Less than three months since the Wallis family farewelled one of four brothers after a helicopter crash in Wanaka, they have they lost another brother.

Nick Wallis, along with two Department of Conservation staff, died yesterday in a fiery crash when their aircraft plunged into a paddock near Wanaka Airport.

Conditions were fine and good for flying, with light winds and sunny, clear skies as the aircraft set off on a mission to cull tahr.

People are now questioning how the leased chopper fell from the air in the catastrophic accident.

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Wallis was the youngest son of aviation entrepreneur Sir Tim Wallis who pioneered the South Island's live deer recovery and created a helicopter operation empire.

In July, Sir Wallis farewelled his son Matthew who was recovered from Lake Wanaka two days after he crashed into the lake.

Matthew was farewelled by 1500 people at a service held in a marquee at Wanaka Airport on July 30, nine days after his death. He was 39-years-old.

Yesterday his brother Nick died about 1500m from the airport when the Hughes 500 helicopter he was flying crashed shortly after taking off.

He is survived by a wife and twin 7-year-old daughters.

Smoke billows from the wreckage of a helicopter as emergency services attend the fatal accident near Wanaka. Photo / Otago Daily Times
Smoke billows from the wreckage of a helicopter as emergency services attend the fatal accident near Wanaka. Photo / Otago Daily Times

Prime Minister Jacinda Ardern confirmed two DOC staff members had died in the incident and director general Lou Sanson said he was "devastated".

"This is a tragedy for our staff who are like family and are passionate about the work they
Do. We are still trying to come to terms with [the] tragedy," he said.

Sanson confirmed reports the helicopter was travelling towards Haast to take part in a Tahr culling operation.

Ardern and Conservation Minister Eugenie Sage both extended their sympathies to the families, friends and colleagues of the victims.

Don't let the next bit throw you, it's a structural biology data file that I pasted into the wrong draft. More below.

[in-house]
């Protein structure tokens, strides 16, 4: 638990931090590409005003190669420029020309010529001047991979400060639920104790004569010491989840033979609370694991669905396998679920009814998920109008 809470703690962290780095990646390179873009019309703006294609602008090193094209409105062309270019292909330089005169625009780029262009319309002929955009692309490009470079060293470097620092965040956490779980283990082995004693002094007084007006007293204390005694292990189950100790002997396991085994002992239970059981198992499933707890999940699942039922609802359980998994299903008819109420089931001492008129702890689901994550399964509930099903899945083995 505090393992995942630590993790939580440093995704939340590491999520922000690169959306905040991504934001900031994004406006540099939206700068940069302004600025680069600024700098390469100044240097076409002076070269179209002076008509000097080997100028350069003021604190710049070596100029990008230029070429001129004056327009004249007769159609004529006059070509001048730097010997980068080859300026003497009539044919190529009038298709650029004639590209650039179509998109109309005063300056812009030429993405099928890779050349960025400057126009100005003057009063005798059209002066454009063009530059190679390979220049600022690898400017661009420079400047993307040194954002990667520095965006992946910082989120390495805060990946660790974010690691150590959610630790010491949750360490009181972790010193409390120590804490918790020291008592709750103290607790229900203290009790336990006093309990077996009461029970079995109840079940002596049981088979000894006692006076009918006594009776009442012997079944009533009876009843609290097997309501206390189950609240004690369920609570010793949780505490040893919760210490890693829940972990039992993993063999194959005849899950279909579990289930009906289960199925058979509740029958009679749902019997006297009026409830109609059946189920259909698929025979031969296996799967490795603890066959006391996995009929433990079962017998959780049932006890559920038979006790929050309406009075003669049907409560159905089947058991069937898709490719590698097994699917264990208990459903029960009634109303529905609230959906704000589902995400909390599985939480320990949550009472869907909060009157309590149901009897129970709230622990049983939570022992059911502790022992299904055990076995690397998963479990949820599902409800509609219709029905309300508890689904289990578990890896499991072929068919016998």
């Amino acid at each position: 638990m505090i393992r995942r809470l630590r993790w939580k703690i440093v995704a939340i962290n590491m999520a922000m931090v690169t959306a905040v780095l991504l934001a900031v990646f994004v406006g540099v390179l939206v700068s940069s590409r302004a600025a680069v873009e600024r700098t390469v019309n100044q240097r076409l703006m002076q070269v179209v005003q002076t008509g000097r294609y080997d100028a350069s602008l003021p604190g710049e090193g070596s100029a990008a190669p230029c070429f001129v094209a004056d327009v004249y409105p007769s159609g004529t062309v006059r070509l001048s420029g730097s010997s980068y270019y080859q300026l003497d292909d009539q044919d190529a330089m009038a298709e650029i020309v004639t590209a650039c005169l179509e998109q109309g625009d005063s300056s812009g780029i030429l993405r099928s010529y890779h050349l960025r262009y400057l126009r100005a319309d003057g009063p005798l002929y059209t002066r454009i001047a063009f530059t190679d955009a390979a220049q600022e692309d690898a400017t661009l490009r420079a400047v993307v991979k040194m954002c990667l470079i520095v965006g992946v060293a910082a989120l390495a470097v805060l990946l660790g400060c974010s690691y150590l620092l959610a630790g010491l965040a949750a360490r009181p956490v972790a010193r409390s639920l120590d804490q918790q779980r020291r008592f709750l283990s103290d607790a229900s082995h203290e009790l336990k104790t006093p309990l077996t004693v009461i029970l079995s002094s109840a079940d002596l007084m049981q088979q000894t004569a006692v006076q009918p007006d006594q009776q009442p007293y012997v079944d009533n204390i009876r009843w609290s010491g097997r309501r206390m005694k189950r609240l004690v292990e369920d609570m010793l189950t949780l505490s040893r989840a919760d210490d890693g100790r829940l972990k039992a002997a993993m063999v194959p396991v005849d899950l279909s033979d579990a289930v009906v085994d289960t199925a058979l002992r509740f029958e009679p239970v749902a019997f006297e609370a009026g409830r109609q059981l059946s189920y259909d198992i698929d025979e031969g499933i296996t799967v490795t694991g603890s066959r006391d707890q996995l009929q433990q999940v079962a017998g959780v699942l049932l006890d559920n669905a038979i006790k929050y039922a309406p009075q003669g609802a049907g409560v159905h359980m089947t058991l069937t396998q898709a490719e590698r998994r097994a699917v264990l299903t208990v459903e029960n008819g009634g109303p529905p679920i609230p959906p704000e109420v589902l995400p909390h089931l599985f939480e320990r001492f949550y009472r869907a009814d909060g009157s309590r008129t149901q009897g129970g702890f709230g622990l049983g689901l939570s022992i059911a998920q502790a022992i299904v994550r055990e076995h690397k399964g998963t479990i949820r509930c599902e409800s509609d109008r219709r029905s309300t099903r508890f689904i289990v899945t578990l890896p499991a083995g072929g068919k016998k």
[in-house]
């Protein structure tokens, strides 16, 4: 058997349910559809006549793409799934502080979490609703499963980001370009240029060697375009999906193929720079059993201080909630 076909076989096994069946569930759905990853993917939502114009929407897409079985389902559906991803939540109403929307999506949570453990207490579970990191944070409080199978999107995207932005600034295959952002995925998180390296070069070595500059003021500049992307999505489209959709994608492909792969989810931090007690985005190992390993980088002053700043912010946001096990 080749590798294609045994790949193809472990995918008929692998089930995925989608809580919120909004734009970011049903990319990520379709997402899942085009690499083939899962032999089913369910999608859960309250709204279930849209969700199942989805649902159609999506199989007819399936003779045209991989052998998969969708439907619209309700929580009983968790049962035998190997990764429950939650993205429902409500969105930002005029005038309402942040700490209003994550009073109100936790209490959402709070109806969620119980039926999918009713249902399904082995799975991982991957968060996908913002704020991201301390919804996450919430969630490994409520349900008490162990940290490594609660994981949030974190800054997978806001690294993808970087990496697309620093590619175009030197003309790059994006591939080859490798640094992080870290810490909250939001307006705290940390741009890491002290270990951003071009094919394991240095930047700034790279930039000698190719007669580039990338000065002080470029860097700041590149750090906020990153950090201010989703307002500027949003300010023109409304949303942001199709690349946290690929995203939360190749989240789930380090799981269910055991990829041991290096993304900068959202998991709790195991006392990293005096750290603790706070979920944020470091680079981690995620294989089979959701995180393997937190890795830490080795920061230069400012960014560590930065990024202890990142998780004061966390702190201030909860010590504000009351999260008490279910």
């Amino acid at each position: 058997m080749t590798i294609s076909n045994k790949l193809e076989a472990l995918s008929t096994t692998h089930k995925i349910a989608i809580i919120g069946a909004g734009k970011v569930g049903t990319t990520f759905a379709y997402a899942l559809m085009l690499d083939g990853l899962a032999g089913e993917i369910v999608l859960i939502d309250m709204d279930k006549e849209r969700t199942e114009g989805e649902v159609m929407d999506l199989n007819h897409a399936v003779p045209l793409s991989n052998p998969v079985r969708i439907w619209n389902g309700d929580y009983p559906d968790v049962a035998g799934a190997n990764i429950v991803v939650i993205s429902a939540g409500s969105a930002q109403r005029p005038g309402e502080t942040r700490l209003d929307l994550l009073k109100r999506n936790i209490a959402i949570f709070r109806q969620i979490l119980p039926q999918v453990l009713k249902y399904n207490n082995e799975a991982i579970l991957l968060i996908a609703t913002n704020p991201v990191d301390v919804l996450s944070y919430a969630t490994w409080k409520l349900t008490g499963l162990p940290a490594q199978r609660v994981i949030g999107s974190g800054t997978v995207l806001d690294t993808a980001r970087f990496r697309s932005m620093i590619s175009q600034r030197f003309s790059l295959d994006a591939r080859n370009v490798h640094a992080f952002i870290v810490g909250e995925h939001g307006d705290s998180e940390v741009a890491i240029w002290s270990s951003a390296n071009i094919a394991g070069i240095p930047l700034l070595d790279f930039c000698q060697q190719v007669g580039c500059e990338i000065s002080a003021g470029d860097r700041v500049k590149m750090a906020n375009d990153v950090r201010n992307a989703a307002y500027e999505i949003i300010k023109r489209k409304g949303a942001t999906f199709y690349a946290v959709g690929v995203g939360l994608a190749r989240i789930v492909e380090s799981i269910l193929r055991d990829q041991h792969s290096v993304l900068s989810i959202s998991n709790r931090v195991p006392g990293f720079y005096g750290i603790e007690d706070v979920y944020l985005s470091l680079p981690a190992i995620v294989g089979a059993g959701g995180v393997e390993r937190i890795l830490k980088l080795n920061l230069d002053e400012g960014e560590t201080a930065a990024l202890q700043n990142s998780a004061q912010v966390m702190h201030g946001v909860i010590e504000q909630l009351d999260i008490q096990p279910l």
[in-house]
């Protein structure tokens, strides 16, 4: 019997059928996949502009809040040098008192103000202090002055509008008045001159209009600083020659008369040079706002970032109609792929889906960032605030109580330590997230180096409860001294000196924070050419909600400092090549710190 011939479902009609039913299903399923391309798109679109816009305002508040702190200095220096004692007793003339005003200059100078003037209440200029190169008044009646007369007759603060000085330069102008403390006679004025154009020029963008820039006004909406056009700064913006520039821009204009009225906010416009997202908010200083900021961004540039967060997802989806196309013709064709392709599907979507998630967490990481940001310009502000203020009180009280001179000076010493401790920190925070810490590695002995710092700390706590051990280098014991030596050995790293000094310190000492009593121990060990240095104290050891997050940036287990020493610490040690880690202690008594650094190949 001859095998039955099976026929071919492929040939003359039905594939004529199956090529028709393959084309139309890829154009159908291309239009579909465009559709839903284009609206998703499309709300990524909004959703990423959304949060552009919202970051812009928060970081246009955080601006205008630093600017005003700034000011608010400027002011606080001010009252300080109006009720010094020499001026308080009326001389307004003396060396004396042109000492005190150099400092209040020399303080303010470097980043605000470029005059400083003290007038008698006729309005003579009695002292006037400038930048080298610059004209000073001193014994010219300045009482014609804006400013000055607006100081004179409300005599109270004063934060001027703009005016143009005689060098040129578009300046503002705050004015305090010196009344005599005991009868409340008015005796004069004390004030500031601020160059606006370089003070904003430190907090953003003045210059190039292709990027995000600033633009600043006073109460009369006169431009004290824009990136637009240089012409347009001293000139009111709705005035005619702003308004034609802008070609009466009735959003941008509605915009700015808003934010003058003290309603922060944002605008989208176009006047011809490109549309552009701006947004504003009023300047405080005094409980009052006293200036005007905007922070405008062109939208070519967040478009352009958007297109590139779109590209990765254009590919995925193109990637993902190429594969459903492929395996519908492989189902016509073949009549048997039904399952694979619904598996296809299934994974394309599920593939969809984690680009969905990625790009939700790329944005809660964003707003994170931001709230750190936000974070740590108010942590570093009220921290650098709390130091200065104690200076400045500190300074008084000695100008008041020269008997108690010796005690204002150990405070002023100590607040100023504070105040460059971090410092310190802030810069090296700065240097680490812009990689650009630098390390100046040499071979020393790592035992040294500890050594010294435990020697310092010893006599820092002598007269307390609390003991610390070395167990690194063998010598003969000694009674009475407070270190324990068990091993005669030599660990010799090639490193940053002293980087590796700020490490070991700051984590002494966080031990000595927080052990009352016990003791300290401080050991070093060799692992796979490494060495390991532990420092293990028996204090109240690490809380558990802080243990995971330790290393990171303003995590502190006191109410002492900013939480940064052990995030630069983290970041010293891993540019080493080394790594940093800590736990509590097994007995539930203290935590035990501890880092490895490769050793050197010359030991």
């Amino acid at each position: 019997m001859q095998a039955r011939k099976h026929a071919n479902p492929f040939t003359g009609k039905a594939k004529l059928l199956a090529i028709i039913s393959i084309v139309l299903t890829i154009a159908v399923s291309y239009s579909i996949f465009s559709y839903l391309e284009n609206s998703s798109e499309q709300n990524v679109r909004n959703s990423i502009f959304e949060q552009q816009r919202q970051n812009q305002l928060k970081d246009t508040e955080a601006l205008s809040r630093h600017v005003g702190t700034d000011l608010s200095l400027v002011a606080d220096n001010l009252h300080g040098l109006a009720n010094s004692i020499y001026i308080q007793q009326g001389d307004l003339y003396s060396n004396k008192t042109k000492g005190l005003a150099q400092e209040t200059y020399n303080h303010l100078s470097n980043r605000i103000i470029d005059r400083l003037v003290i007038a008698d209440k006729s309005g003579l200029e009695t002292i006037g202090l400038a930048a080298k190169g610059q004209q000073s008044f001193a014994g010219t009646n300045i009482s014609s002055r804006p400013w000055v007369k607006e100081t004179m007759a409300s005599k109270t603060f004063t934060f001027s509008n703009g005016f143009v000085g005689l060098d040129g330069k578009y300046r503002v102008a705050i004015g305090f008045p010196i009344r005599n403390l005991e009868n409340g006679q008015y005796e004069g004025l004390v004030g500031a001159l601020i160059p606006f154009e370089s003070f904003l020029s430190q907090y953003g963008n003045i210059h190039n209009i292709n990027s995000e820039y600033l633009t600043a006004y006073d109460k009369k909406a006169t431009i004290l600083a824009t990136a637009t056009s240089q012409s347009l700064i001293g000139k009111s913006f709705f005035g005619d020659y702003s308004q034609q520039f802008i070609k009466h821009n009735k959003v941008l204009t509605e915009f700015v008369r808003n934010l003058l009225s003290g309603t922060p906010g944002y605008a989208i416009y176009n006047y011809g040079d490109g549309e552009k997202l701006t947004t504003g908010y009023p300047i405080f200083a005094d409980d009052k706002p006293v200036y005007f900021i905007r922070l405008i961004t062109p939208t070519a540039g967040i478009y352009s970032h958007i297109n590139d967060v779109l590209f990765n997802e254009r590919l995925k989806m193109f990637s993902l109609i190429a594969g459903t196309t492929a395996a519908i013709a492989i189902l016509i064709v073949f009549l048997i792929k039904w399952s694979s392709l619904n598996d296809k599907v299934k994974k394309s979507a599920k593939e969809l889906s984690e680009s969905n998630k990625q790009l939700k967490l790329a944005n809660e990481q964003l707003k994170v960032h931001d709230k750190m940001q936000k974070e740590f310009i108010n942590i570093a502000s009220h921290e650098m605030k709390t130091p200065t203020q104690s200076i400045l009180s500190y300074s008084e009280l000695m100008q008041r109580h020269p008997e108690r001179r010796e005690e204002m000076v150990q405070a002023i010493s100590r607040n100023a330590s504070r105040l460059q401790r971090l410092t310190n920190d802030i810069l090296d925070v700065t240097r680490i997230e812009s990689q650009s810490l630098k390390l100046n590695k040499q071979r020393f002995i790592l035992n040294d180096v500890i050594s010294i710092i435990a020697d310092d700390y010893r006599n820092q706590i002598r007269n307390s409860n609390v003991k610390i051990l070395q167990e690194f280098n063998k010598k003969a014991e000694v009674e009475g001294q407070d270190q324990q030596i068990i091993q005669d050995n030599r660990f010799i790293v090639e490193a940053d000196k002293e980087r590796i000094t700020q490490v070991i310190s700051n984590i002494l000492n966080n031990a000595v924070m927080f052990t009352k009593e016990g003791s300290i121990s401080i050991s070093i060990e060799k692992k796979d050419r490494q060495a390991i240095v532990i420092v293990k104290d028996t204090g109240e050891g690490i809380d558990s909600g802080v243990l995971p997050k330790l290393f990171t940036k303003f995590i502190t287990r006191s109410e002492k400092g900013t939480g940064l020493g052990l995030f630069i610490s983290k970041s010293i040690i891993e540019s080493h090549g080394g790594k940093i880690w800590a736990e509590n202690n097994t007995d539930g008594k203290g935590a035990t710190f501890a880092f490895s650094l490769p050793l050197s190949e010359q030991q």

"My heart goes out to the families and loved ones of all those who died in today's tragic crash,'' Ardern said.

"It's an absolute tragedy that these staff and the helicopter pilot, who were just going about their work, will never return home.

"We will make sure we get to the bottom of this crash as soon as we can.''

The helicopter crashed around 100m from the Clutha River and is clear of any apparent aerial hazards.

Burnt wreckage near a fence line and a tail section more than 100 meters away is all that remained of the helicopter piloted by Wallis.

Alan McKay, who was nearby when the crash happened, said from a distance it appeared there was nothing left of the helicopter and it looked like a campfire.

"There was virtually nothing left," he said.

"I'd say it's just a very very unfortunate accident. It's a sad day for Wanaka."

Men in high-visibility jackets spent yesterday afternoon scouring the surrounding area of the wreckage for parts of the helicopter.

There are still many unanswered questions, with many wondering how the crash occurred on a day when flying conditions were good.

A former DOC worker said it would surprise him if Wallis was at fault, describing him as a very talented pilot.

"It will be really interesting to find out what has happened here. I can't believe it would be
pilot error as Nick was super experienced and a really talented pilot."

An investigation has been launched by the Transport Accident Investigation Commission (TAIC).

TAIC chief investigator of accidents Captain Tim Burfoot told media very little was known about the incident.

Four TAIC investigators travelled to Wanaka last night and would work at the scene from first light today.

Emergency services attended the crash site and police later confirmed three people had been onboard with no survivors.

Otago Lakes-Central area commander Inspector Olaf Jensen said the victims' families had been notified and police were working to support them.

"We acknowledge this is the second helicopter crash in the Wanaka area in recent times and the impact this will have on the local community," he said.

The helicopter is believed to have been under lease to Alpine Helicopters, which is owned by the Wallis family.

The Otago Daily Times understands police officers met with Sir Wallis, who had spent the past month in hospital with poor health, to inform him of the incident.

Last night members of the Wallis family were seen consoling each other at a Wanaka Airport hangar.